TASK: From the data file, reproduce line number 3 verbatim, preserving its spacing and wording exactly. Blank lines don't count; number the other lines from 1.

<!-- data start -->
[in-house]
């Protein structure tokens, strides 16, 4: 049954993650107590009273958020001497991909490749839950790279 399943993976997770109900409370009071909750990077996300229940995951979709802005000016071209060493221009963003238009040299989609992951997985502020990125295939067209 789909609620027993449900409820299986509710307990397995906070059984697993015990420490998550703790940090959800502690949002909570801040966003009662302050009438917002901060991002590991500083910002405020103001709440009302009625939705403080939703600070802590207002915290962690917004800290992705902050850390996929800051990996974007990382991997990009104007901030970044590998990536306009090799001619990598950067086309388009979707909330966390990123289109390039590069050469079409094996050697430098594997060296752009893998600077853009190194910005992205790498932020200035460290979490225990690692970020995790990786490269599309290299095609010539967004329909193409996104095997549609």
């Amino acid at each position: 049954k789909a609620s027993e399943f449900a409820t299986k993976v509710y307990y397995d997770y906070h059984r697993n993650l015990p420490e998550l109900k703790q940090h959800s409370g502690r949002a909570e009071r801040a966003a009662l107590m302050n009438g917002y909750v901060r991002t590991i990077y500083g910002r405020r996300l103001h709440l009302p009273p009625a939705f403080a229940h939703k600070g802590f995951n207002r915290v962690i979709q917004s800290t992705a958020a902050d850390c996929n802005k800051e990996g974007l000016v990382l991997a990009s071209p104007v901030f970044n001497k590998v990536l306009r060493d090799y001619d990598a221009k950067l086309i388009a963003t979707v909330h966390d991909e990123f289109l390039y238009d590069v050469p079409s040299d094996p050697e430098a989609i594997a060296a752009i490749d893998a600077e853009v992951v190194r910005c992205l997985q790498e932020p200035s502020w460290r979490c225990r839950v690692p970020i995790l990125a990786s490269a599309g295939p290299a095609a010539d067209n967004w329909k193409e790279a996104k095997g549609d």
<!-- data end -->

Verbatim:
């Amino acid at each position: 049954k789909a609620s027993e399943f449900a409820t299986k993976v509710y307990y397995d997770y906070h059984r697993n993650l015990p420490e998550l109900k703790q940090h959800s409370g502690r949002a909570e009071r801040a966003a009662l107590m302050n009438g917002y909750v901060r991002t590991i990077y500083g910002r405020r996300l103001h709440l009302p009273p009625a939705f403080a229940h939703k600070g802590f995951n207002r915290v962690i979709q917004s800290t992705a958020a902050d850390c996929n802005k800051e990996g974007l000016v990382l991997a990009s071209p104007v901030f970044n001497k590998v990536l306009r060493d090799y001619d990598a221009k950067l086309i388009a963003t979707v909330h966390d991909e990123f289109l390039y238009d590069v050469p079409s040299d094996p050697e430098a989609i594997a060296a752009i490749d893998a600077e853009v992951v190194r910005c992205l997985q790498e932020p200035s502020w460290r979490c225990r839950v690692p970020i995790l990125a990786s490269a599309g295939p290299a095609a010539d067209n967004w329909k193409e790279a996104k095997g549609d």